My son does this for quite a few mamas. If you are interested in that option, check out some of the homeschooling groups in your area.
 

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<div>Originally Posted by <strong>laohaire</strong> <a href="/community/forum/post/10759138"><img alt="View Post" class="inlineimg" src="/community/img/forum/go_quote.gif" style="border:0px solid;"></a></div>
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He's sleep deprived. I'm sleep deprived. We are both very, very, very cranky. I feel like we have no down time. I used to like reading books - I have no time to do that anymore. I used to like soaking in the bath - I soak in the bath, but it's a little different now with a 2 year old in it making me act out whatever character fantasies she has going that week, and then doing a belly flop to nurse.<br><br><br><br>
I'm married to a GREAT guy. Truly, truly terrific. Yet in the last 2.5 years, I feel like all our good feelings for each other have completely drained away. I don't want to divorce him, but the topic comes up often (at my initiative - he is a child of divorce and will not go down that path). I've even had some minorly suicidal thoughts in the last 2 weeks. Why? I can't explain. I feel horrible and then I feel stupid because I can't even say what's so horrible. All I can say is that I have nothing to look forward to. Everything is a struggle. Everything is a fight. I cannot recharge at all, 100% of my time is either working, caring for my child, chores, or trying desperately to sleep. Or cooking or eating, which I don't count as downtime, sorry.</div>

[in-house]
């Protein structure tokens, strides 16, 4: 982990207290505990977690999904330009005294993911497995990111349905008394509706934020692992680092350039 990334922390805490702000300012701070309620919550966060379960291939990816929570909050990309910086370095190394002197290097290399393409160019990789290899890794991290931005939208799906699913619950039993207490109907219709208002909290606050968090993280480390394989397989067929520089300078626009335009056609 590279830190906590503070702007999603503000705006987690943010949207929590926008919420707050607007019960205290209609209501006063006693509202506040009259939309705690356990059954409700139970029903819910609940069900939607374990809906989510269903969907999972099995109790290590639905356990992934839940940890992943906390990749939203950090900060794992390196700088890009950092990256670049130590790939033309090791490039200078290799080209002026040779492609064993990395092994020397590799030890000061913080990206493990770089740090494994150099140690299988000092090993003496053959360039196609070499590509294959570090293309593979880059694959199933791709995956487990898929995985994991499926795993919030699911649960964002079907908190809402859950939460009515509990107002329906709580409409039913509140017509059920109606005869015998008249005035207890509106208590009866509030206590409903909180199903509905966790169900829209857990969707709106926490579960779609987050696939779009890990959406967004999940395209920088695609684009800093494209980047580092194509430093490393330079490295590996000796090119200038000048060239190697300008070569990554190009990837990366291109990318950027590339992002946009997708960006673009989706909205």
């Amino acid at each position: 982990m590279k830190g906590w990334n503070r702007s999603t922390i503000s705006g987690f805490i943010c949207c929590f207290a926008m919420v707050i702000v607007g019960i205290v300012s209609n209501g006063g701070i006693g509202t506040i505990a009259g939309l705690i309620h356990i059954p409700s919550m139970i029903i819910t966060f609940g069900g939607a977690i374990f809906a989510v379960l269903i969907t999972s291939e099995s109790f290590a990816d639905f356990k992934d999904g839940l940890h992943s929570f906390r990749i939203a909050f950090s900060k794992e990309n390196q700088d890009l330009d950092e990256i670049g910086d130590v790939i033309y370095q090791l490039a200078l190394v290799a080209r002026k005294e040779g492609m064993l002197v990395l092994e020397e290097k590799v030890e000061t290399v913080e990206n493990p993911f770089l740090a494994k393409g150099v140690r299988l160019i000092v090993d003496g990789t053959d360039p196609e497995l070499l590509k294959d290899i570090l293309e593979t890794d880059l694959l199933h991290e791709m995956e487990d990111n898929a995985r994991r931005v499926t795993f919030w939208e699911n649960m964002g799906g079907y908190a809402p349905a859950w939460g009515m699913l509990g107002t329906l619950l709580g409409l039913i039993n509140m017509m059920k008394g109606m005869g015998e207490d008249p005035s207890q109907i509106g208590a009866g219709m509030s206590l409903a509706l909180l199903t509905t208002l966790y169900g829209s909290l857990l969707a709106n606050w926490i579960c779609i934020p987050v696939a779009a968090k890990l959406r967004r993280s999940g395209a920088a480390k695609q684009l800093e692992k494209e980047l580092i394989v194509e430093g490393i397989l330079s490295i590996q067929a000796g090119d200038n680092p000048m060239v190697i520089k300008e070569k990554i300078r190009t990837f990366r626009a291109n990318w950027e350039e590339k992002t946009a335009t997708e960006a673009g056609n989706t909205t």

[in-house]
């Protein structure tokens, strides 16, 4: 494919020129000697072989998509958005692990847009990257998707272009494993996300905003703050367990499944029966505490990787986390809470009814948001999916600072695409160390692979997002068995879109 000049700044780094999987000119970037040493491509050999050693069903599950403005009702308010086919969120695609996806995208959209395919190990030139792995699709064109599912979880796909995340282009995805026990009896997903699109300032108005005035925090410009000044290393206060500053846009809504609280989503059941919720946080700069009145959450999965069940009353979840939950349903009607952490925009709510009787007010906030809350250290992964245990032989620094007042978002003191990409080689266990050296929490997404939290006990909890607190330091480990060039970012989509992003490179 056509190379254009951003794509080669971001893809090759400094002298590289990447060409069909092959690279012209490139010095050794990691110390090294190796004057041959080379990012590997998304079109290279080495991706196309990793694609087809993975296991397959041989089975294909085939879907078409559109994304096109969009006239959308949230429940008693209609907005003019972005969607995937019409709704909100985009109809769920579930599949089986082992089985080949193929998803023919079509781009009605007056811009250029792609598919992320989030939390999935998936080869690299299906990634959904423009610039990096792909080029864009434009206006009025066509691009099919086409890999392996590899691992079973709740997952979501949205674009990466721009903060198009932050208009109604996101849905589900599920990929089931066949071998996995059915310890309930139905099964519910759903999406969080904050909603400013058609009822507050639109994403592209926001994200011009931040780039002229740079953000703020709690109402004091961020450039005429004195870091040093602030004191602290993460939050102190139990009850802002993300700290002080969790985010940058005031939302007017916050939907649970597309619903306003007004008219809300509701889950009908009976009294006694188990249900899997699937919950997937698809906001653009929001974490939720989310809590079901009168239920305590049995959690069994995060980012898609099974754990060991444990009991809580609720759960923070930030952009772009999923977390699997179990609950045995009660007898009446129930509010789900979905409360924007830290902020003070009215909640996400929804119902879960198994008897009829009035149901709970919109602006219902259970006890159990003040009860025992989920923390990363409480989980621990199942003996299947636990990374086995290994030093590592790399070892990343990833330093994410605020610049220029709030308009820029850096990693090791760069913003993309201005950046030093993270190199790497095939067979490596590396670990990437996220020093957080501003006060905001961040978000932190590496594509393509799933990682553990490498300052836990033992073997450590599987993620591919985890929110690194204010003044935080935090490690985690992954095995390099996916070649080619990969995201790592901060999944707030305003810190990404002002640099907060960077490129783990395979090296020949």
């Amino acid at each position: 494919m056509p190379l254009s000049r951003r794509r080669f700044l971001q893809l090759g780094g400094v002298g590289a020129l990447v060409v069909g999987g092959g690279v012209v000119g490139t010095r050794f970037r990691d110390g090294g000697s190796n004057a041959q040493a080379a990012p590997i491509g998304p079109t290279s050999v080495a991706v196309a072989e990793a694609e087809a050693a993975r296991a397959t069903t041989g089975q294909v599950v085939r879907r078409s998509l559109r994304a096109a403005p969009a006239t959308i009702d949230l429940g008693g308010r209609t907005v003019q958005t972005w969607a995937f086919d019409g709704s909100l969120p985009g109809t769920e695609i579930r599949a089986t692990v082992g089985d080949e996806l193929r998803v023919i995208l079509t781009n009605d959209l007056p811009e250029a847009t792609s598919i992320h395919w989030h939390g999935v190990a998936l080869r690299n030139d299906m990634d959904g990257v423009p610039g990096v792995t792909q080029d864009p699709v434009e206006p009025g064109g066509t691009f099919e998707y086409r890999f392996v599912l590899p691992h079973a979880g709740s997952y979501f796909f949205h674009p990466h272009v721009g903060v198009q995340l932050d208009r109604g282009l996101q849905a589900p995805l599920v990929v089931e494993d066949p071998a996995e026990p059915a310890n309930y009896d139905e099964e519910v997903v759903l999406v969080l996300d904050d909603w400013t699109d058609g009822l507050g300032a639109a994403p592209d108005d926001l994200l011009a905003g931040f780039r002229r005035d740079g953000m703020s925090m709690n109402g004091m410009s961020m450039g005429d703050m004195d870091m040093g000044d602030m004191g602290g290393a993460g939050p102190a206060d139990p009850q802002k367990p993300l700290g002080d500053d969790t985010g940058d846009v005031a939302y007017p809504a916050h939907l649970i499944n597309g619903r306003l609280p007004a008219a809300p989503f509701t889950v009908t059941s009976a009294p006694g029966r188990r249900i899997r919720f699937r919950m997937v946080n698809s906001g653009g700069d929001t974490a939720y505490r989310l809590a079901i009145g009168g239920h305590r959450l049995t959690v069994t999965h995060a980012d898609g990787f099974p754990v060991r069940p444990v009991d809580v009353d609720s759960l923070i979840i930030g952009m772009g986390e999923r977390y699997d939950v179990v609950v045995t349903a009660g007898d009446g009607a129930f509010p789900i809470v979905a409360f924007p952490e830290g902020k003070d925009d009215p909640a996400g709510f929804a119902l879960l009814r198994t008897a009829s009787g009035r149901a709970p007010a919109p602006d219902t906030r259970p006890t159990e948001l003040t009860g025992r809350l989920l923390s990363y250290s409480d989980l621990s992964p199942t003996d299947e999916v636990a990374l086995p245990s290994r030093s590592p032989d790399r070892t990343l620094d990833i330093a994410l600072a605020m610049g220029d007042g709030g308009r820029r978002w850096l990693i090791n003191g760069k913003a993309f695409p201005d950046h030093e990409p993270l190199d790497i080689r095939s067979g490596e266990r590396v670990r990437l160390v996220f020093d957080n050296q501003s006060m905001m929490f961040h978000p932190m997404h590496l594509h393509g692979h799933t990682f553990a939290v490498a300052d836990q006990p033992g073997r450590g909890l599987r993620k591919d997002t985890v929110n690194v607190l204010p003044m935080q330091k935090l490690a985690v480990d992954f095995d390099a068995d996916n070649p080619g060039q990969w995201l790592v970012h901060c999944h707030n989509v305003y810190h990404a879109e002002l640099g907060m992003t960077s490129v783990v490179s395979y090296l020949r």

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You realize that the KGB used sleep deprivation for torture right? TORTURE.<br>
I don't think it is the tag teaming. I think it is the sleep deprivation. No sleep means no serotonin means going crazy and very cranky eventually.<br>
My second son was a very bad sleeper. He started sleeping a little bit better at 2 after I weaned him. Why did I wean? Well I was also suicidal. A dead mommy means no nursing either.<br>
You may be ideologically opposed but fyi it may help - since your dd is 2 (not 2 weeks <img alt="" class="inlineimg" src="http://www.mothering.com/discussions/images/smilies/smile.gif" style="border:0px solid;" title="smile"> ) to space out nursing sessions.<br>
Also I know the <span style="text-decoration:underline;">no cry sleep solution</span> book helped a bit.<br><br>
My ds2 started sleeping through the night dependably at 3, so you have my heartfelt sympathies here. <img alt="" class="inlineimg" src="http://www.mothering.com/discussions/images/smilies/hug.gif" style="border:0px solid;" title="hug"><img alt="" class="inlineimg" src="http://www.mothering.com/discussions/images/smilies/hug.gif" style="border:0px solid;" title="hug">